Theorizing with a Purpose: The Many Kinds of Sex
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The idea of a natural kind purports to be of something that constitutes “the world’s joints” and is captured in good explanations. Traditionally, natural kinds are assumed to be “mind-independent.” But a plausible account of explanation takes it to be a practice of asking and answering questions. Explanations should be evaluated as answers to legitimate questions; good answers are not always in terms of “mindindependent” kinds. Drawing on the example of sex, this paper explores some of the ways differences in the word are either marked or created by us, and how these differences matter for our explanatory purposes. I argue, following Epstein (2015), that explanatory kinds can be both anchored and grounded in social facts and, moreover, that explanatory projects – like other practical projects - depend on theoretical scaffolds to provide means toward our ends.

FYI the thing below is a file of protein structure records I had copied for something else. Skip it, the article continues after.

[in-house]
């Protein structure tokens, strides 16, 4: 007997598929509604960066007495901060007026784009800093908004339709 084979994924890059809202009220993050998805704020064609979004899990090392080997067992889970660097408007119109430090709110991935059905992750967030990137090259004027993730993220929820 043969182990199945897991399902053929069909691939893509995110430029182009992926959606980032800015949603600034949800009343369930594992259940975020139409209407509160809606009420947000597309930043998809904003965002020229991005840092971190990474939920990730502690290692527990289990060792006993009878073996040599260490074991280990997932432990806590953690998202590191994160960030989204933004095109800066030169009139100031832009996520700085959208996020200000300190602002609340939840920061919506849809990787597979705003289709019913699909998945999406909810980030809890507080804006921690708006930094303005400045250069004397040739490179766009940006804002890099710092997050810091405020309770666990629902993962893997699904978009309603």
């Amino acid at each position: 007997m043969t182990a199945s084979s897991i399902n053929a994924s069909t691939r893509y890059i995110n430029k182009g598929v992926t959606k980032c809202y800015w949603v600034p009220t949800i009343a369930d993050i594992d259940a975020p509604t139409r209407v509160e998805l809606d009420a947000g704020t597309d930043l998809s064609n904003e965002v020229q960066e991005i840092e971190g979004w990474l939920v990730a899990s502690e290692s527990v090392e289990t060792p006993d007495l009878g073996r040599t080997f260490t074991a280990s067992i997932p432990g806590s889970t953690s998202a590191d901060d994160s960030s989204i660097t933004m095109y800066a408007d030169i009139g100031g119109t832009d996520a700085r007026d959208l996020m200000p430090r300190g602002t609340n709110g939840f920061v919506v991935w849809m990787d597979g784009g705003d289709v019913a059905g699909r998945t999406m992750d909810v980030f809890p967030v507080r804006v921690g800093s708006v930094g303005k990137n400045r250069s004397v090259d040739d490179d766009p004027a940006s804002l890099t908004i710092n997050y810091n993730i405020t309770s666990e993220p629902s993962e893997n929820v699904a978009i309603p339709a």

DepartmentMassachusetts Institute of Technology. Department of Linguistics and Philosophy
Natural Kinds and Classification in Scientific Practice
Taylor & Francis
Haslanger, Sally. "Theorizing with a Purpose: The Many Kinds of Sex." Natural Kinds and Classification in Scientific Practice. Routledge, 2015.
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